East River (South Dakota)
The East River portion of South Dakota refers to the section of the state lying east of the Missouri River. Geographical distinctions between the eastern and western sections of the state were reinforced by distinct patterns of European settlement and Native American resettlement during the 19th and 20th centuries.
The eastern half of South Dakota was heavily glaciated and is largely covered by glacial till and loamy soil, which has lent itself to agricultural uses. The Missouri River roughly follows the 100th meridian in the state, and areas to the west of the meridian receive less rainfall. The East River region was generally capable of supporting homesteaders on the standard 160-acre plots of the era during the wetter-than average years between 1879 and 1885; prolonged droughts between 1886 and 1897, however, severely affected the region's farmers.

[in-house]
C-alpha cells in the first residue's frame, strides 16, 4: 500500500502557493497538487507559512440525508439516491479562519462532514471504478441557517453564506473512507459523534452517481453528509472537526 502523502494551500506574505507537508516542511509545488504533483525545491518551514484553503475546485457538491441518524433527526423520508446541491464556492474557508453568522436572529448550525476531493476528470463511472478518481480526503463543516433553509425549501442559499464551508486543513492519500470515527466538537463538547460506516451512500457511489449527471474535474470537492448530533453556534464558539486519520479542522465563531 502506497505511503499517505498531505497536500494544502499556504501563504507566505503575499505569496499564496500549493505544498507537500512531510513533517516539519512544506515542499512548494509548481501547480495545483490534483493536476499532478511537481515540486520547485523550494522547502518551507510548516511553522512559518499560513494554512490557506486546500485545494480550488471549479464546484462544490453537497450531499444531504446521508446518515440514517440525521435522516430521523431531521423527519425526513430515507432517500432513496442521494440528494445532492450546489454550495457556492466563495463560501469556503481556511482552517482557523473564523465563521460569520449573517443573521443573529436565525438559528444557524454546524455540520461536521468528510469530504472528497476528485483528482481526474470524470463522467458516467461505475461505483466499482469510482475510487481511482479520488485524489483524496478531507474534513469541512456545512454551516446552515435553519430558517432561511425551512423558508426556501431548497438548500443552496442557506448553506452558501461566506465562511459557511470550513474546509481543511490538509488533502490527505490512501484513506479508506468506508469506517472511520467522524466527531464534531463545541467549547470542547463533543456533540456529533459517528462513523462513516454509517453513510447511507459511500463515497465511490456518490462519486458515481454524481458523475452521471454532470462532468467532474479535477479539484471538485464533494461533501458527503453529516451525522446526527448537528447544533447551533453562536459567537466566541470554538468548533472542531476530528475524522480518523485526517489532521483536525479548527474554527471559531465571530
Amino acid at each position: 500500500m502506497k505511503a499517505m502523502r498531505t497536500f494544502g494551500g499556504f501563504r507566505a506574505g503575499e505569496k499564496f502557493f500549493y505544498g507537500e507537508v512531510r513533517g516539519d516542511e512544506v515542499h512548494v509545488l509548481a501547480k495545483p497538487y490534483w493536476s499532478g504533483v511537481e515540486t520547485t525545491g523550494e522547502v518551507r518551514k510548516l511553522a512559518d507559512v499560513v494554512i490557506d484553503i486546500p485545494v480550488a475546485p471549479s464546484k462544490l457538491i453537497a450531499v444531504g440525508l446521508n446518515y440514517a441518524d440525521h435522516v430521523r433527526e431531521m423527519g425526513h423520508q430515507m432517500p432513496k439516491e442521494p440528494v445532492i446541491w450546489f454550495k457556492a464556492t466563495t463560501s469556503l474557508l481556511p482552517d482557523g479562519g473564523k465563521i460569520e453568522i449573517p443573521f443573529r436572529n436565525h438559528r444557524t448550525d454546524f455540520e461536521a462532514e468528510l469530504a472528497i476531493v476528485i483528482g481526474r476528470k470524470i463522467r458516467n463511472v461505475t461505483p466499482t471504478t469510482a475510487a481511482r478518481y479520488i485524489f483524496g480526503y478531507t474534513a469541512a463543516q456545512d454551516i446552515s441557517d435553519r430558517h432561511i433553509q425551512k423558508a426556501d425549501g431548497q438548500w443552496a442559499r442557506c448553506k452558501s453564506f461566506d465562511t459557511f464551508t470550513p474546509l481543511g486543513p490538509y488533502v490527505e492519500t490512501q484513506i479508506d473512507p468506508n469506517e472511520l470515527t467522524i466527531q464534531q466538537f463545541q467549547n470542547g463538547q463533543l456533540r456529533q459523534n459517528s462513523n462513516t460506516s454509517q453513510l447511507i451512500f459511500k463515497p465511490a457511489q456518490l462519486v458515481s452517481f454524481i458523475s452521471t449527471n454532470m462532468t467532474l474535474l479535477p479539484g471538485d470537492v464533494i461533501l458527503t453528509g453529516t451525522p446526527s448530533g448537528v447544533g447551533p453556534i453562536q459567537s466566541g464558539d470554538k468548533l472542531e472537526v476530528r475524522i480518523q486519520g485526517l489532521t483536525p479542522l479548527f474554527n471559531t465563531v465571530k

During the second half of the 19th century, about 350,000 emigrants from western and northern Europe settled to the east of the Missouri. The later European immigrants, however, predominantly from southern and eastern Europe, were concentrated in the West River region.
- The American Midwest: An Interpretive Encyclopedia. Richard Sisson, Christian K. Zacher, Andrew Robert Lee Cayton. Indiana University Press, 2006. ISBN 978-0-253-34886-9.